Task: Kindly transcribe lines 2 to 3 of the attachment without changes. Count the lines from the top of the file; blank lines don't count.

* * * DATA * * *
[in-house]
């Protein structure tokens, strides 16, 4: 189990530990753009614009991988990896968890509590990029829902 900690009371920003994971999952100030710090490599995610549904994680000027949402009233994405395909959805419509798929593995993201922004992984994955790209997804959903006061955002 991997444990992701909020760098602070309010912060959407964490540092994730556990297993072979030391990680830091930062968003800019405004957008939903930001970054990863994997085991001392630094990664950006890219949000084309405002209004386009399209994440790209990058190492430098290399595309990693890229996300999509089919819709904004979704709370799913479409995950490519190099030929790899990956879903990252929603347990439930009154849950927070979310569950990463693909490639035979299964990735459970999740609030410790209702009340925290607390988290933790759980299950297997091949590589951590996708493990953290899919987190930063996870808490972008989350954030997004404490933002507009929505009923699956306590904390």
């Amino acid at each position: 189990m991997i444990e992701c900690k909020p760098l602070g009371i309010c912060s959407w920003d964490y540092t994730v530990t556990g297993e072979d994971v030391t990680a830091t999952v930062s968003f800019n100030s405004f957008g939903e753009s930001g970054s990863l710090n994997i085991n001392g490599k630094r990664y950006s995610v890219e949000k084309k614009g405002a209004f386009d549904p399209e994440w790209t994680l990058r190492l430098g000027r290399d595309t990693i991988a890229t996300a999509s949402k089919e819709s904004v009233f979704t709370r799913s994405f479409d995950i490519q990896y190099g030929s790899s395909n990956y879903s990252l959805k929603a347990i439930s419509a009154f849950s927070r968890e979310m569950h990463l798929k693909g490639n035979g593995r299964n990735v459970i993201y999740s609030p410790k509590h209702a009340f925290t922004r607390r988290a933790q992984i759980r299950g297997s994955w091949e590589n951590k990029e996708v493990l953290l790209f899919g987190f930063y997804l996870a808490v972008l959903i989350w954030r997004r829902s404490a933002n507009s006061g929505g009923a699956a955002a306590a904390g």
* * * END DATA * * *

């Protein structure tokens, strides 16, 4: 189990530990753009614009991988990896968890509590990029829902 900690009371920003994971999952100030710090490599995610549904994680000027949402009233994405395909959805419509798929593995993201922004992984994955790209997804959903006061955002 991997444990992701909020760098602070309010912060959407964490540092994730556990297993072979030391990680830091930062968003800019405004957008939903930001970054990863994997085991001392630094990664950006890219949000084309405002209004386009399209994440790209990058190492430098290399595309990693890229996300999509089919819709904004979704709370799913479409995950490519190099030929790899990956879903990252929603347990439930009154849950927070979310569950990463693909490639035979299964990735459970999740609030410790209702009340925290607390988290933790759980299950297997091949590589951590996708493990953290899919987190930063996870808490972008989350954030997004404490933002507009929505009923699956306590904390």
């Amino acid at each position: 189990m991997i444990e992701c900690k909020p760098l602070g009371i309010c912060s959407w920003d964490y540092t994730v530990t556990g297993e072979d994971v030391t990680a830091t999952v930062s968003f800019n100030s405004f957008g939903e753009s930001g970054s990863l710090n994997i085991n001392g490599k630094r990664y950006s995610v890219e949000k084309k614009g405002a209004f386009d549904p399209e994440w790209t994680l990058r190492l430098g000027r290399d595309t990693i991988a890229t996300a999509s949402k089919e819709s904004v009233f979704t709370r799913s994405f479409d995950i490519q990896y190099g030929s790899s395909n990956y879903s990252l959805k929603a347990i439930s419509a009154f849950s927070r968890e979310m569950h990463l798929k693909g490639n035979g593995r299964n990735v459970i993201y999740s609030p410790k509590h209702a009340f925290t922004r607390r988290a933790q992984i759980r299950g297997s994955w091949e590589n951590k990029e996708v493990l953290l790209f899919g987190f930063y997804l996870a808490v972008l959903i989350w954030r997004r829902s404490a933002n507009s006061g929505g009923a699956a955002a306590a904390g």